MADRID –if data from a Dutch study presented at the annual congress of the European Respiratory Society are representative of practice elsewhere.
“The main message from our study is that OCS overuse is common and unnecessary in the majority of asthma patients,” reported Katrien A.B. Eger, MD, Amsterdam University Medical Centre.
In this study, 5,002 patients on high doses of inhaled corticosteroids (ICS), defined as at least 500 mcg/day, were identified in a pharmacy database in the Netherlands. These patients were asked to complete a questionnaire to determine how many had severe asthma and had received rescue or maintenance OCS in the past year.
Drawing from the pharmacy database, it could be determined that 29% of the 2,312 patients who responded to the questionnaire were taking harmfully high doses of OCS as well as high doses of ICS. For this study, harmful exposure was defined as a cumulative intake of 420 mg of prednisone-equivalent OCS over a 1-year period. The median cumulative 1-year exposure, according to Dr. Eger, was 750 mg of prednisone equivalent.
In this population, the investigators then calculated ICS medication adherence based on prescription refills. In addition, a subset of this population was evaluated for inhaler technique.
On the basis of these calculations, 47.4% of patients with harmful OCS exposure were found not to be adherent to their prescribed ICS. Of those who were adherent, 53.9% were found not be taking their inhaled steroids appropriately,
When these numbers are put together, the data suggest “78.1% of high OCS users are either nonadherent or using poor inhalation techniques, which means there is a big potential for treatment optimization,” Dr. Eger said.
Yet even among the 21.9% who were adherent and using good inhaler technique, identifying a group who presumably require OCS for exacerbations, the study found that only 46.1% had been prescribed a biologic, which Dr. Eger considers an important steroid-sparing option. She conceded that many of those not on a biologic might not be candidates, but she believes this is another missed opportunity for reducing OCS exposure.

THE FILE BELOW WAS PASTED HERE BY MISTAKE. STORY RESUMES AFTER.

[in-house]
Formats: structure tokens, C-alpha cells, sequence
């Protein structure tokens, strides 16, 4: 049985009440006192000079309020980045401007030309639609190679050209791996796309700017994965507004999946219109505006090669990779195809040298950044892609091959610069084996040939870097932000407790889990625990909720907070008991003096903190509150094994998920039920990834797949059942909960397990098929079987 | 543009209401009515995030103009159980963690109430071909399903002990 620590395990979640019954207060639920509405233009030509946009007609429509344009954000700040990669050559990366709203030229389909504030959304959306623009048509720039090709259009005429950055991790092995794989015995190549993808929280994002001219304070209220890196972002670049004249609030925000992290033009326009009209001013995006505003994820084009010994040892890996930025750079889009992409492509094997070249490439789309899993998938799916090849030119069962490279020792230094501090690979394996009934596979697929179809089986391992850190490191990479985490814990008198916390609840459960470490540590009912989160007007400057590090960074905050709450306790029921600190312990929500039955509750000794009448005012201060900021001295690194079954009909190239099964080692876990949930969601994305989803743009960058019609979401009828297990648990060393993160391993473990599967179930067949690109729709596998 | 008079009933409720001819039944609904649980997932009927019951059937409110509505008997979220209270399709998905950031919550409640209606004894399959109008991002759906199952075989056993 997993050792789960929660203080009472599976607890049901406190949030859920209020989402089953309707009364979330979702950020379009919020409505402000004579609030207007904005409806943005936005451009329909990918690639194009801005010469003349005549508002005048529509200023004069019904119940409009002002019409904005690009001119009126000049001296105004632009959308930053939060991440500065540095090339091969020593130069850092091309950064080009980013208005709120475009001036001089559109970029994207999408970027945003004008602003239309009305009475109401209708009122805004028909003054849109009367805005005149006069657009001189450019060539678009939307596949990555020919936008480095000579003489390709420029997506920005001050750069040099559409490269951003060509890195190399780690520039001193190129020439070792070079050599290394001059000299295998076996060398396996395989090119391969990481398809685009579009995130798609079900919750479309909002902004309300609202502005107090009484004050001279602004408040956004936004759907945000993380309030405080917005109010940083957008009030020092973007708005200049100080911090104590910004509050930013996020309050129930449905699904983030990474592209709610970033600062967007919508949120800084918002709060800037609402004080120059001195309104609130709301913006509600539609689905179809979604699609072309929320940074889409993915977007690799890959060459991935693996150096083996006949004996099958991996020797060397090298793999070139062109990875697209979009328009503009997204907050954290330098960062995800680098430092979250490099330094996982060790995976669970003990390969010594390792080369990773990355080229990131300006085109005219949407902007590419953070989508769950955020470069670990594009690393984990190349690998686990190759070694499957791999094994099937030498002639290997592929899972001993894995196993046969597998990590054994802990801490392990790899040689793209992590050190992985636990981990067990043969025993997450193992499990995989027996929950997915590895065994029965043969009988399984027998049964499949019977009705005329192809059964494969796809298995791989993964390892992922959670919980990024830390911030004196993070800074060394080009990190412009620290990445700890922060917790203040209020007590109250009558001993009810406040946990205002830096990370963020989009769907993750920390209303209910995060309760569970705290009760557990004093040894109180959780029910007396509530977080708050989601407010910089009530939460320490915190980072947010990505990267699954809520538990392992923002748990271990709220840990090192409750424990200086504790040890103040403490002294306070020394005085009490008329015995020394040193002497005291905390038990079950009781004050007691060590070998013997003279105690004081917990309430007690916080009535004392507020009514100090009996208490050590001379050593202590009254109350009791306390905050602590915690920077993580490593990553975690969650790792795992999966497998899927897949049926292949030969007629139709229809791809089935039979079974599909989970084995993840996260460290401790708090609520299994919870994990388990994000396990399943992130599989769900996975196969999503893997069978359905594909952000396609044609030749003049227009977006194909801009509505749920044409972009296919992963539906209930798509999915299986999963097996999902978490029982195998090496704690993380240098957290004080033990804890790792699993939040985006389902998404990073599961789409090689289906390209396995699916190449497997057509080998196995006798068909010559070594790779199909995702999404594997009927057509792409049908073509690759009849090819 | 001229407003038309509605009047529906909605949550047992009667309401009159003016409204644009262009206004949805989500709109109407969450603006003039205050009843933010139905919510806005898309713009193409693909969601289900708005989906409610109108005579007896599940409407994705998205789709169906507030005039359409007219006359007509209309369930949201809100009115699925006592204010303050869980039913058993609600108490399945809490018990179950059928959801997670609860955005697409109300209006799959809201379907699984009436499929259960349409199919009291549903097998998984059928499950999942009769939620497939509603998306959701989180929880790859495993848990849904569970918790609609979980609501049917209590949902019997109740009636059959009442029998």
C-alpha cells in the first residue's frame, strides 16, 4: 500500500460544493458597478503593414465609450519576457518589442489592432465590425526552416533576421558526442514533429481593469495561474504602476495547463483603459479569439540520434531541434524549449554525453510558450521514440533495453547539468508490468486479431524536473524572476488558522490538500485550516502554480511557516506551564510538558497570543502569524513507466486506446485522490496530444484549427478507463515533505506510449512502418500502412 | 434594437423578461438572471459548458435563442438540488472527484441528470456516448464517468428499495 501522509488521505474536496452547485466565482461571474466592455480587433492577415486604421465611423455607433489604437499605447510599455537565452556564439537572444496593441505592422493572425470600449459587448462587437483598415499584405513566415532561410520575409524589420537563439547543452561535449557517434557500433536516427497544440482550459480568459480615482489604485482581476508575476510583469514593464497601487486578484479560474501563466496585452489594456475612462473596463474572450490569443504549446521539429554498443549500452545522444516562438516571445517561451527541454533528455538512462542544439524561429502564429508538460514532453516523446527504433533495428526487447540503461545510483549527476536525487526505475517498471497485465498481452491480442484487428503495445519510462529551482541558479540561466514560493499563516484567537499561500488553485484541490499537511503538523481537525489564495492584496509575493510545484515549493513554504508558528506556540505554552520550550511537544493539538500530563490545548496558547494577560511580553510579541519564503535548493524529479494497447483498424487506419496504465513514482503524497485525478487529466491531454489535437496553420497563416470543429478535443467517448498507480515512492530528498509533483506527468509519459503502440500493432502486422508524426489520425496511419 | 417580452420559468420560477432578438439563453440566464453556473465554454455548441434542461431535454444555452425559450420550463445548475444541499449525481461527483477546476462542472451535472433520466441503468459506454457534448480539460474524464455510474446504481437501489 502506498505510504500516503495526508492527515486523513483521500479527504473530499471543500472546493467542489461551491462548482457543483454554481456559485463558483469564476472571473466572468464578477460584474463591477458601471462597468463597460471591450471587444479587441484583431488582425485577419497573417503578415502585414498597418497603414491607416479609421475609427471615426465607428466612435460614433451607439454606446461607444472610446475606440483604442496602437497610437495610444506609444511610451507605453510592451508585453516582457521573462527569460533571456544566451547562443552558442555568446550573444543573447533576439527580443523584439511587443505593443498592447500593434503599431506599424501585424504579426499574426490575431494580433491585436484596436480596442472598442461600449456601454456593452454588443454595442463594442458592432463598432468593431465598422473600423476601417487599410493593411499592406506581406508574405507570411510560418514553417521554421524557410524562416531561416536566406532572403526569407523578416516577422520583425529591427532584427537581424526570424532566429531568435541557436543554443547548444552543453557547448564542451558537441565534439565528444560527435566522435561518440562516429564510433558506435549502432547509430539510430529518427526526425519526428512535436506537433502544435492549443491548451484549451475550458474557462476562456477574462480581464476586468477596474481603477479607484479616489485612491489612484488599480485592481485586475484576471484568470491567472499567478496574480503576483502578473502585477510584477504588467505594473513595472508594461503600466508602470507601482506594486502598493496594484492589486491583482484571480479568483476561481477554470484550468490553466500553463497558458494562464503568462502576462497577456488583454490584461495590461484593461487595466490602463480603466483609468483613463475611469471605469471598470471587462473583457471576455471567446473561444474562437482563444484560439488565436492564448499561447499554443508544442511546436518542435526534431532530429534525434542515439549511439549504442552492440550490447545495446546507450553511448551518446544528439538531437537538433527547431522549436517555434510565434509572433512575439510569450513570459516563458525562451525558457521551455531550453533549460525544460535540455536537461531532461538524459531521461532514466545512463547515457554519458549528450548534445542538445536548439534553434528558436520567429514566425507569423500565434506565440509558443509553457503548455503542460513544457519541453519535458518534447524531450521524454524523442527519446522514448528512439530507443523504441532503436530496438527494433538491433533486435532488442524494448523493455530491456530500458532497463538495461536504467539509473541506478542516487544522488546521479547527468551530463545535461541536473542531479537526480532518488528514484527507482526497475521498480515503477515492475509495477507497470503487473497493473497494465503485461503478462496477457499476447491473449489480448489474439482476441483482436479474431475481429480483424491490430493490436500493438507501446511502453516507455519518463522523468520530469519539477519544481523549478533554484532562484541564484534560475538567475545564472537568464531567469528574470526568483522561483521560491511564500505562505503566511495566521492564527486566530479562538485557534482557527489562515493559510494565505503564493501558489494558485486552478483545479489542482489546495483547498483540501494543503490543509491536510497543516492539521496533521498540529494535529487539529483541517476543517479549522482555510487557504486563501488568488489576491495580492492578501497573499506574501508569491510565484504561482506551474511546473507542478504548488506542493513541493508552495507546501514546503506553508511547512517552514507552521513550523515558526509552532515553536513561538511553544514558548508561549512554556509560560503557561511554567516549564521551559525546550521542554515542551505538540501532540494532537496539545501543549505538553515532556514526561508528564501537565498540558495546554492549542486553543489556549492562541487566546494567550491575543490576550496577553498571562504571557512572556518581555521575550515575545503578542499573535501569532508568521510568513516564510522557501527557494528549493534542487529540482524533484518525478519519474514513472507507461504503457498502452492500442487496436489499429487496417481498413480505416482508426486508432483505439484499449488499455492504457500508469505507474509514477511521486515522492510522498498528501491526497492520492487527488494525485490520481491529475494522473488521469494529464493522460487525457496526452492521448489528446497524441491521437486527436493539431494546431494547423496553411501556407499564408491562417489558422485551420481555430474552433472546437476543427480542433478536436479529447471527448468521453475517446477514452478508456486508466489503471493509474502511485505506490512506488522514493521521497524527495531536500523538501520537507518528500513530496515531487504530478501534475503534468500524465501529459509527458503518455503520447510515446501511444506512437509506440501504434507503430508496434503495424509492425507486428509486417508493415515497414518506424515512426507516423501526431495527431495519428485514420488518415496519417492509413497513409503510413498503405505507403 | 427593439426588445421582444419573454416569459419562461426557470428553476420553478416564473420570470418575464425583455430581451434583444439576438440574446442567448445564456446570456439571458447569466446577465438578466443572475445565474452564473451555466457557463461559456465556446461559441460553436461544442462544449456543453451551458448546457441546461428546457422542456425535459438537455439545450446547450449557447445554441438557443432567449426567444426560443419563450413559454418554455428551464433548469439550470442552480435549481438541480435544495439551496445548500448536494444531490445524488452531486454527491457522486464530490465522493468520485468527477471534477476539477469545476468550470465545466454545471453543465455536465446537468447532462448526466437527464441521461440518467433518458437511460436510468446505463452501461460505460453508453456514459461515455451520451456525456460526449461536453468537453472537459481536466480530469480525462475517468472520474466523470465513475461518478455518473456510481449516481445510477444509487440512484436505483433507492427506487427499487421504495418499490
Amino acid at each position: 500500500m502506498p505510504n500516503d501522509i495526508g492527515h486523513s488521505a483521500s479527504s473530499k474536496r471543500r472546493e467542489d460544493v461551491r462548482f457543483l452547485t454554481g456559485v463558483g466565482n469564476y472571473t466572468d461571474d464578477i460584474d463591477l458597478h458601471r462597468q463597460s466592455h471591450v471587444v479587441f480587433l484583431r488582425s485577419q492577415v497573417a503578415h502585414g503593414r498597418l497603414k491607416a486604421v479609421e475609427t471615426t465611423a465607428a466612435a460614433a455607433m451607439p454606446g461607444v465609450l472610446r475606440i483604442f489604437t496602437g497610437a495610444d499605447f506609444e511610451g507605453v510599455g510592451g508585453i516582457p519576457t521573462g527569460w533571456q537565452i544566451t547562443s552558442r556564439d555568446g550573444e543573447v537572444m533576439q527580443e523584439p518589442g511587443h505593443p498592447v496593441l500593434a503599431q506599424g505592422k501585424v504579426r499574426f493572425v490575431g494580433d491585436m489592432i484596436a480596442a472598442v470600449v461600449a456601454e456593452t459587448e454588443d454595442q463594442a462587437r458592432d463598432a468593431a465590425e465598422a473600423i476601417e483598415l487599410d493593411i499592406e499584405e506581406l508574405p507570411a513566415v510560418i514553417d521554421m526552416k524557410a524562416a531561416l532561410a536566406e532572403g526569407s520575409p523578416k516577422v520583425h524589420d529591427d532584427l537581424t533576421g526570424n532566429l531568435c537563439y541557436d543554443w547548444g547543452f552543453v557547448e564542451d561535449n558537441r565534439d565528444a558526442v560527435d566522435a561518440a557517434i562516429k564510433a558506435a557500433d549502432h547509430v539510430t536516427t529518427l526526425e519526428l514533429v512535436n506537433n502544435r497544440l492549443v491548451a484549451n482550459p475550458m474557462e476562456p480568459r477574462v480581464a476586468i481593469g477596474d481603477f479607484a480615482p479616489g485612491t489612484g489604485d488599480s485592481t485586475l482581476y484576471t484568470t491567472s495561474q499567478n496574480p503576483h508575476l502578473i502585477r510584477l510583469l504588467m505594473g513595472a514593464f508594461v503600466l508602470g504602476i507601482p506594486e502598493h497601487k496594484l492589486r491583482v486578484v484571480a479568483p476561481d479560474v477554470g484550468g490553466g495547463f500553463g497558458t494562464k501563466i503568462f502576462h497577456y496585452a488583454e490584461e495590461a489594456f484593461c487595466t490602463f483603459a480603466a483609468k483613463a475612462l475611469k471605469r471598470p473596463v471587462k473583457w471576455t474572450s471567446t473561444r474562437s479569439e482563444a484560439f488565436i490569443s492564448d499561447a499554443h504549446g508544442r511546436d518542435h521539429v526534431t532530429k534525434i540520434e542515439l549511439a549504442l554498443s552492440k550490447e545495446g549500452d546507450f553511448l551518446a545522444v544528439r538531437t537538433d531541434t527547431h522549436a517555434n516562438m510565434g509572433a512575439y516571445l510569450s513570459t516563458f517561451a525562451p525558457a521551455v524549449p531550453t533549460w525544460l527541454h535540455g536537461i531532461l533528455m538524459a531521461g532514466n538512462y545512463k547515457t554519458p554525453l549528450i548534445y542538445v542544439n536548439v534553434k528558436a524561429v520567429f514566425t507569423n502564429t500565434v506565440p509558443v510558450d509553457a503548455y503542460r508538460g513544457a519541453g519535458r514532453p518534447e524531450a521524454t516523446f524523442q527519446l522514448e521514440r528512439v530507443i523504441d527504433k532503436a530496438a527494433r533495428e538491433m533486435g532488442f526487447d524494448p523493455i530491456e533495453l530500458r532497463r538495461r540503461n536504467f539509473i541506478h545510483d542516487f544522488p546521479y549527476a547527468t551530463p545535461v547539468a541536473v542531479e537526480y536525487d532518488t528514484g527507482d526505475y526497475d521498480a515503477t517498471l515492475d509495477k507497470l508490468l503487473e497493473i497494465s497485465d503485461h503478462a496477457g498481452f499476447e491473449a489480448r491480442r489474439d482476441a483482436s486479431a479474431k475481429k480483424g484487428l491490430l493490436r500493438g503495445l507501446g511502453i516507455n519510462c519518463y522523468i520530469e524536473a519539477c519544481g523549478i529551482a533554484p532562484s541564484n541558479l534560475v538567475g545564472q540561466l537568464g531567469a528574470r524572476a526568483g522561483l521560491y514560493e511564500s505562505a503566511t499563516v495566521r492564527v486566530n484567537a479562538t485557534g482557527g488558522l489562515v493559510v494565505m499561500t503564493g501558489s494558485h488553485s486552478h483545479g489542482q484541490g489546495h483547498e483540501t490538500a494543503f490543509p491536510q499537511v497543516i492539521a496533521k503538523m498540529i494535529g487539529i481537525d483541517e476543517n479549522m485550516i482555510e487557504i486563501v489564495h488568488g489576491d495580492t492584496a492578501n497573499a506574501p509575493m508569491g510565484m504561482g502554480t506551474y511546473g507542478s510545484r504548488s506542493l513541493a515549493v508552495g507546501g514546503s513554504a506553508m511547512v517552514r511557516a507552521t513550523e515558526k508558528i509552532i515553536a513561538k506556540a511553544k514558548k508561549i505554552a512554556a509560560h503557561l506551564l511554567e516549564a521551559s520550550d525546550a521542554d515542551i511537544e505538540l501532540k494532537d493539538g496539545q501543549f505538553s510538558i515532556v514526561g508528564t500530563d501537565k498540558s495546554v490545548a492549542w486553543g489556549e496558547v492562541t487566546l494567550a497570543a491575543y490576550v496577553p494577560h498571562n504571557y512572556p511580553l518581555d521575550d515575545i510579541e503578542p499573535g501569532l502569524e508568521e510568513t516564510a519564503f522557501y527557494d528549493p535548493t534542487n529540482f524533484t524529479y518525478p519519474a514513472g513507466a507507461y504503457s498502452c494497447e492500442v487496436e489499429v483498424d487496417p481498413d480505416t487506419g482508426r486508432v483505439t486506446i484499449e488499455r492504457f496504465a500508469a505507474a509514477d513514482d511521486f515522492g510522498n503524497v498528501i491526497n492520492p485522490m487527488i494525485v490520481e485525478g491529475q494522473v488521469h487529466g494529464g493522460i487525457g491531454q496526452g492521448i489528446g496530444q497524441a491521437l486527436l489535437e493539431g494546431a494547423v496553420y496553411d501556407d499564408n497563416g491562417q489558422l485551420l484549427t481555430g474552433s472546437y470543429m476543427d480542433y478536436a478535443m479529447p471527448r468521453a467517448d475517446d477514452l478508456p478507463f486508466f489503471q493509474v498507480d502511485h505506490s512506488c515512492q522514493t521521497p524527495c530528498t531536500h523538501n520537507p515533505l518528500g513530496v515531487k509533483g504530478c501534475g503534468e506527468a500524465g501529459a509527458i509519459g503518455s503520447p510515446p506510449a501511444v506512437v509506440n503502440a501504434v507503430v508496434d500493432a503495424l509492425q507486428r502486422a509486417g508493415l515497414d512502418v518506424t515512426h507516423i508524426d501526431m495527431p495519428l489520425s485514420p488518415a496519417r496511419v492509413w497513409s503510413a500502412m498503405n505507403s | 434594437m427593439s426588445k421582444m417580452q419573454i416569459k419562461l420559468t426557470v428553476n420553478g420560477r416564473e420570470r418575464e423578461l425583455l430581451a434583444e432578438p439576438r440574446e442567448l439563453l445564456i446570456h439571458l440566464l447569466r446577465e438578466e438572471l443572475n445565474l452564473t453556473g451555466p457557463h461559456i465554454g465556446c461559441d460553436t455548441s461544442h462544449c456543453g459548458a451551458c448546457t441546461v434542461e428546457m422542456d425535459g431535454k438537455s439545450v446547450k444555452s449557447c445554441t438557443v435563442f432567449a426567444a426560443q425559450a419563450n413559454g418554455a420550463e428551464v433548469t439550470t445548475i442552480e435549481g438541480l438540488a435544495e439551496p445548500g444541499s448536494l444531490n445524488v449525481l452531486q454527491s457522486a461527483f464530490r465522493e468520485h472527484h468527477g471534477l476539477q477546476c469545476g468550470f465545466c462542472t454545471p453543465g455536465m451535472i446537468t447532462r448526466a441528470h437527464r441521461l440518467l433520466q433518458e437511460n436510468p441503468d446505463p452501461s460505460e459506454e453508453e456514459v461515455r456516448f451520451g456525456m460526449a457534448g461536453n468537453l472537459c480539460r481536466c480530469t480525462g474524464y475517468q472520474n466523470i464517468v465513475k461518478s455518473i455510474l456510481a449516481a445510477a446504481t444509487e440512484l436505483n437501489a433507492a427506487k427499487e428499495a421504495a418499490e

“In the Netherlands, we have very good access to health care, and biologics are available to anyone who needs them,” said Dr. Eger, explaining that access to these drugs is not a barrier.
The evidence overall is that not enough is being done to ensure that asthma patients are being protected from the risks of OCS, according to Dr. Eger. Citing evidence that adverse events associated with OCS begin with a cumulative lifetime prednisone-equivalent exposure of only 500 mg, she believes that clinicians should be more aggressive in intervening.
“We know that there are both acute and chronic complications associated with OCS that involve a range of organ systems,” Dr. Eger said. She listed osteoporosis, diabetes mellitus, hypertension, and adrenal insufficiency as examples. Rescue OCS, even if used sparingly, can drive risk of OCS complications attributable to the importance of cumulative exposure.
In the session where these data were presented, the moderator, Guy Brusselle, MD, professor of asthma and immunology, Ghent (Belgium) University, labeled them “important.” However, he quibbled with Dr. Eger’s assertion that biologics represent a major opportunity to reduce OCS exposure.
“By suggesting that biologics are not being used often enough, there is an assumption that all of these patients have type 2 inflammatory asthma,” Dr. Brusselle said. “I think it makes more sense to emphasize steroid-sparing strategies, not just biologics.”
Dr. Eger did not disagree, but she emphasized that steroid-sparing alternatives are just one strategy to reduce OCS exposure, and ensuring that patients are adherent to prescribed ICS therapies and are using them correctly might have an even greater impact.
Dr. Eger reports no potential conflicts of interest.